If you're patient enough to ride out your entire carrier contract, you're likely going to have an old phone every two years. If you're a bit more like me, however, you're likely to have a new old phone every couple months, and over the course of a year or two, old phones can start piling up. Chances are, all of those old phones are perfectly fine. Sure, they might have a scuff or two (or 10), but they probably operate just fine.
It's a shame to let a working phone go to waste, though. And as the true value of the smartphone is lost amid deep carrier subsidies and hundreds of thousands of newer used phones being sold online, it probably isn't worth the effort, time or money involved trying to sell a two-year-old, used device.
So what should you do with your old phones? This is exactly the problem (if that's what you want to call it) a Lifehacker reader has run into. They asked Lifehacker:
"I just got a new smartphone and don't need my old one. It isn't worth much money, so I'd like to put it to good use. I'm just not sure what I can do with it. Got any ideas?"
Yesterday morning, Adam Dachis of Lifehacker responded to Smartphone Surplussed's question with a few clever and helpful uses for those old, forgotten smartphones laying around the house. For me, Dachis' suggestions of using your smartphone as a dedicated device for a specific location or turn your smartphone into a portable gaming devices, while great suggestions, are almost exactly what I use my tablet for. Dachis says, "If you spend a lot of time in the kitchen, load up your smartphone with recipes and food-related apps and leave it in the kitchen." Or you could leave it on your nightstand by your bed and use it solely as an alarm clock while silencing your primary phone that might be getting notifications all night long.
However, I have never thought of turning an old smartphone into a media remote control or a home VOIP – both awesome ideas. And, as Dachis explains, for those of you who have been hesitating to dive into the world of hacking and modding, it's never a bad idea to start on an old device so that you won't leave yourself phoneless if you mess up somewhere along the process.
That said, one of the more interesting suggestions that I've seen was actually in the comments of this Lifehacker article. A commenter who goes by the name cc said that he (or she?) uses their old smartphone, an HTC Hero, as a GPS for hiking. By pre-loading (or caching) the local maps, you can navigate and use GPS without a data connection. The commenter said they do this to preserve the battery life of their main phone for emergency calls. Very smart and handy if I must say so myself.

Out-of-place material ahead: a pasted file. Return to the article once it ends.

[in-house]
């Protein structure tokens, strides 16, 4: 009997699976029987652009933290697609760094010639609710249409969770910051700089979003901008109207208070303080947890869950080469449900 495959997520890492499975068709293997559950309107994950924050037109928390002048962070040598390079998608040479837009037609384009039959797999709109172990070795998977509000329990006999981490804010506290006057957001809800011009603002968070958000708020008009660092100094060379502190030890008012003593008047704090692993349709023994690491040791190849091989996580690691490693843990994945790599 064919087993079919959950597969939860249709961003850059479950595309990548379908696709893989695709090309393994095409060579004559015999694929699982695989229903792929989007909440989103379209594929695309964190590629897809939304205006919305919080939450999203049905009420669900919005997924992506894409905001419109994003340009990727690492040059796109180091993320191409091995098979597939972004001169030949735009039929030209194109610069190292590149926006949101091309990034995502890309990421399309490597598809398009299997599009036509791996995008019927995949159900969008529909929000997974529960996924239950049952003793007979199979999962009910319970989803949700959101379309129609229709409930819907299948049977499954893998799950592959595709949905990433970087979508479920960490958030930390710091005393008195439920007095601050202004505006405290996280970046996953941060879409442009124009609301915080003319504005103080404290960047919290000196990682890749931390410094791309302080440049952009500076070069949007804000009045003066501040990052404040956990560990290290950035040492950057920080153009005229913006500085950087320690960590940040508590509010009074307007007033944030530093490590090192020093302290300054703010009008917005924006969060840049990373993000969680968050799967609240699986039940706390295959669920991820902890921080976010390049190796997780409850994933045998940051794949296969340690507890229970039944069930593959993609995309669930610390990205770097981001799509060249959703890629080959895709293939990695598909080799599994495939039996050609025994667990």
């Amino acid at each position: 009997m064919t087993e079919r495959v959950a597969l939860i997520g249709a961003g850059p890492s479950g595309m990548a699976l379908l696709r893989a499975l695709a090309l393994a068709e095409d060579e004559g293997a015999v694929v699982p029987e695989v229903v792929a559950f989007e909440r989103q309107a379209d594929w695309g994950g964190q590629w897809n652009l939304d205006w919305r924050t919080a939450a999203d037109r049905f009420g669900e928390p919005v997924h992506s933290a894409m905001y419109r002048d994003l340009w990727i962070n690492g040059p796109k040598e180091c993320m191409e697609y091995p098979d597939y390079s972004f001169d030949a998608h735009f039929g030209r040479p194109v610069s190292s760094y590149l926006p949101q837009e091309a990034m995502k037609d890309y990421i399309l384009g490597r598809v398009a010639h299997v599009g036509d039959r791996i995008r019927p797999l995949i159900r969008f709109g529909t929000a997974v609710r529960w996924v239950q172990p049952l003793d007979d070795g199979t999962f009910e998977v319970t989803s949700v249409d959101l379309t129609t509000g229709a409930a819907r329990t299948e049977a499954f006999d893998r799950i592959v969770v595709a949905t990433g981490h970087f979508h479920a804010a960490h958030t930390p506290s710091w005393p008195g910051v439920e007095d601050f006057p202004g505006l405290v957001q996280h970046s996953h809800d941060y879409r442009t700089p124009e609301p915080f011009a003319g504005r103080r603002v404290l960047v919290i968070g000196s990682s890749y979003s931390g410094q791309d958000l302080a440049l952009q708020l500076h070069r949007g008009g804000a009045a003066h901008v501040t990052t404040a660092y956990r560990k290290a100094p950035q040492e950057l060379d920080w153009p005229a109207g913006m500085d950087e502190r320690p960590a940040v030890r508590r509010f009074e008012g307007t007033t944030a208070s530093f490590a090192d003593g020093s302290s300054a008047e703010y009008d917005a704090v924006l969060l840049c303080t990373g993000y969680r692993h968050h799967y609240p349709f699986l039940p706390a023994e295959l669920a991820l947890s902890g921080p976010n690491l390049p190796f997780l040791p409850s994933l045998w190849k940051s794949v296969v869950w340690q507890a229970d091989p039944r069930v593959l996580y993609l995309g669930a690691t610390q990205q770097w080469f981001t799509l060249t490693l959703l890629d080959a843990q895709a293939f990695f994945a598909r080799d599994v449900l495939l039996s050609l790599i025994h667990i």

Of course, if for nothing else, it's always good to keep an old (working) phone around as a backup. You never know when you might drop and break your new phone. If you can't afford or simply don't feel like paying monthly for phone insurance, you can always activate and old phone if yours breaks.
And lastly, if you already have a backup phone and can't find anything useful to use it for, no good reason to keep it around, you can always donate or recycle it. Many electronics retailers accept working phone donations, who then turn around and give them to victims of domestic violence, deployed soldiers, etc. You may not walk away a penny richer, but you would be putting an old phone to good use and helping those in need.
At the end of the day, there are a ton of things you can do with an old phone rather than simply throwing it in a drawer and letting it collect dust. I have only kept one phone around (the one above, actually), simply because it was my first smartphone. It has a bit of sentimental value, like a trophy. Other than that, I usually just sell my old phones, mainly because I rarely keep a phone long enough for its value to depreciate too much. And sometimes, I will lend an old phone to a friend while they look for a new one or are waiting on an upgrade to come.
What about you, guys and gals? What crazy ways do you repurpose your old phones? Do you use them as media remotes? Home VOIPs? Portable gaming devices? Do you donate them? Or do you let them collect dust in a drawer instead?